Friday, September 25, 2015

Gross domestic product grew at a 3.9% annual rate in the second quarter-previous estimate was 3.7%!

See U.S. 2nd Quarter GDP Grows 3.9%: Revised estimate shows economy entered 3rd quarter on strong note, but output could be moderating from the Wall Street Journal. Excerpt:
"The U.S. economy entered the third quarter of the year on a strong note, but recent data suggests output could be moderating over the final six months of 2015.

Gross domestic product, the broadest measure of goods and services produced across the economy, grew at a 3.9% seasonally adjusted annual rate in the second quarter, the Commerce Department said Friday. The agency had previously estimated a 3.7% expansion.

Economists surveyed by The Wall Street Journal had expected a 3.7% rate of growth, unchanged from the earlier estimate.

The Commerce Department has been steadily raising its estimate for the second quarter. The agency first pegged growth at 2.3% in July, before twice revising it upward."
That might not seem like a big deal, just .2% more than before. In my macro courses we read a chapter in the book The Economics of Macro Issues. The chapter discussed how nations with common law systems, where property rights are better protected than in nations with civil law systems, have higher growth rates. I pointed out to my classes that even a small difference in growth rates ends up causing a very big difference in per capita incomes due to the annual compounding effect.

The table below shows how much per capita income would be at various rates after 100 and 200 years. Assume we start with a per capita income of $1,000. If we grow 2.0% per year, after 100 years it will be $7,245. At 2.1% per year, it would be $7,791 or about $700 more. That is how much that little .1% matters. The difference over 200 years is about $11,000. After 100 years at 2.5% per year, per capita income would be $11,814. That is $4,000 more than the 2.0% rate. Small differences in growth rates add up to big differences over time.

Using the latest GDP figures for another example, if we grow 3.9% a year for the next 30 years, and if per capita GDP now is, say, $50,000, it would reach $157,557. But if it only grows 3.7% for 30 years, per capita GDP would be $148,707. That is about $10,000 less than if we grow 3.9%

Per Capita Income After 100 and 200 Years At Various Annual Growth Rates (Starting With $1,000)

Friday, September 18, 2015

Are These College Students Causing A Negative Externality?

See City of Colleges Takes Heat for Proposed Student Housing Ban by Amy Anthony of the Associated Press. Excerpts:
"Each fall, thousands of students flock to the city's many colleges, filling its large old homes and, sometimes, holding loud parties. Now a proposal to keep too many of those students from living together has drawn the ire of civil liberties advocates.

Providence [Rhode Island] officials are considering a zoning law that would limit the expansion of student housing in the city, the state's capital, including in neighborhoods near Providence College, a private Roman Catholic university, and Rhode Island College, a public institution. Specifically, the proposed law would prohibit more than three college students from living in a single-family home.

Democratic Councilwoman Jo-Ann Ryan, who represents and lives in the Elmhurst neighborhood near Providence College, said she introduced the legislation at the request of neighbors "completely and totally frustrated with the partying."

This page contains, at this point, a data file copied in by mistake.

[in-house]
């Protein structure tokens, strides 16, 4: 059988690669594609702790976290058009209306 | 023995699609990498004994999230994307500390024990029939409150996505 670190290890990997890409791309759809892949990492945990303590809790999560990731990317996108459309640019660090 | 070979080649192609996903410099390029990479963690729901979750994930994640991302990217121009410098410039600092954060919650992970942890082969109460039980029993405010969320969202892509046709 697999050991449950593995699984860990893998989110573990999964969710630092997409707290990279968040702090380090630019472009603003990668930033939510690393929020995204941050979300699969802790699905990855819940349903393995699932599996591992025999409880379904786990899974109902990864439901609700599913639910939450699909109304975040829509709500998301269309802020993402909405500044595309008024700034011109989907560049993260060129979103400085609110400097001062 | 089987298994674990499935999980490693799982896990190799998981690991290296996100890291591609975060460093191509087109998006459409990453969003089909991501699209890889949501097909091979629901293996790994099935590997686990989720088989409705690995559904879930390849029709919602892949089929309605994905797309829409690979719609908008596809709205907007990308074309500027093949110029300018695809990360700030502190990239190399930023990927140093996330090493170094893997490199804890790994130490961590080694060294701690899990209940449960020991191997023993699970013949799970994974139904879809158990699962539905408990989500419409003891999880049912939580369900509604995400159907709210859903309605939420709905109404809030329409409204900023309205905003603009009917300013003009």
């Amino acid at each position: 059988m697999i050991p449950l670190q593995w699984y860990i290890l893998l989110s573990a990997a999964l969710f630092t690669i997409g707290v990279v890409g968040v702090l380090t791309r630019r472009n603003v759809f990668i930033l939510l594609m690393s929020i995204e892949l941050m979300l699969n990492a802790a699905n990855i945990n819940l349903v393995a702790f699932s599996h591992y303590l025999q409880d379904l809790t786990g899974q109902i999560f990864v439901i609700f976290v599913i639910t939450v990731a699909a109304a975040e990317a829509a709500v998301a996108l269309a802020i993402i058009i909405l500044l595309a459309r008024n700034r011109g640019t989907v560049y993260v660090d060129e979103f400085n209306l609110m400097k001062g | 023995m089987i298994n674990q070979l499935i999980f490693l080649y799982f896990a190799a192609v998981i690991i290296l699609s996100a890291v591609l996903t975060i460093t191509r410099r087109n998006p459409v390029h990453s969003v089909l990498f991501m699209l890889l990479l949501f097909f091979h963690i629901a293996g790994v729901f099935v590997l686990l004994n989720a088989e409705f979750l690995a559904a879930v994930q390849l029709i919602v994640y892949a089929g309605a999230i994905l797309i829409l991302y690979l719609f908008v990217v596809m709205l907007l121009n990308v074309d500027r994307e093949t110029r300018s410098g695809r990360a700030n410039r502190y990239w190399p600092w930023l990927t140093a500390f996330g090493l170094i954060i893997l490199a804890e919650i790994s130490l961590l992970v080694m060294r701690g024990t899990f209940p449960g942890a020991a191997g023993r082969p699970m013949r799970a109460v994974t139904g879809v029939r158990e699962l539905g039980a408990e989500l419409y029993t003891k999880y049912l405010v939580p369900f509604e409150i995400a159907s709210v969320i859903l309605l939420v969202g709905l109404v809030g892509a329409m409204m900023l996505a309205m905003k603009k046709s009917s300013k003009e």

A wild party Sept. 5, part of an annual tradition at Providence College in which students celebrate the new academic year, resulted in dozens of arrests. The celebration has grown over the years to include students from the city's other schools, which include the Ivy League's Brown University and the prestigious Rhode Island School of Design."

"Besides the partying, Ryan said, residents worry landlords are buying all the single-family homes in her area to rent them to students.

"Those houses are getting snatched up, and they're creating mini-dormitories," she said.

But landlords say they've improved the neighborhood by remodeling once-vacant homes, leading to increased property values.

"Investors who have put over $2 million in rehab in that neighborhood have now been vilified and targeted, along with the students," said attorney Robert D'Amico, who owns several rental properties in Elmhurst.

D'Amico, who primarily rents to students, said the ordinance doesn't make sense.

"There is no direct correlation between the students living in single-family homes and the number of students roaming around the area and having red-cup parties," he said."

"Existing ordinances in Providence and Narragansett, home to a campus of the University of Rhode Island, allow police to put orange stickers on party houses, alerting landlords and tenants they'll be fined if police return because of disturbances."

Friday, September 11, 2015

'Spy car' worries raised by new Allstate patent

Click here to read the article by Becky Yerak of the Chicago Tribune.

The basic idea is that if you drive more safely, you have fewer accidents and insurance companies like that. Some of my students might recall one of the lessons from the supply and demand game. That was that one condition for markets to work optimally is that buyers and sellers have equal access to information. When they don't, markets won't work as well as they should.

For instance, in used car markets, the sellers know alot more about the product than the buyers. Economists have studied the problems this causes in the "market for lemons" research. If you want to sell your used car for $1,000, some people won't believe it is worth it. So they only offer maybe $800. If you believe your car is worth $1,000, you won't sell it. Then there are not enough sales in that market and the quantity is too low or sub-optimal. And many of the cars on the market are lemons.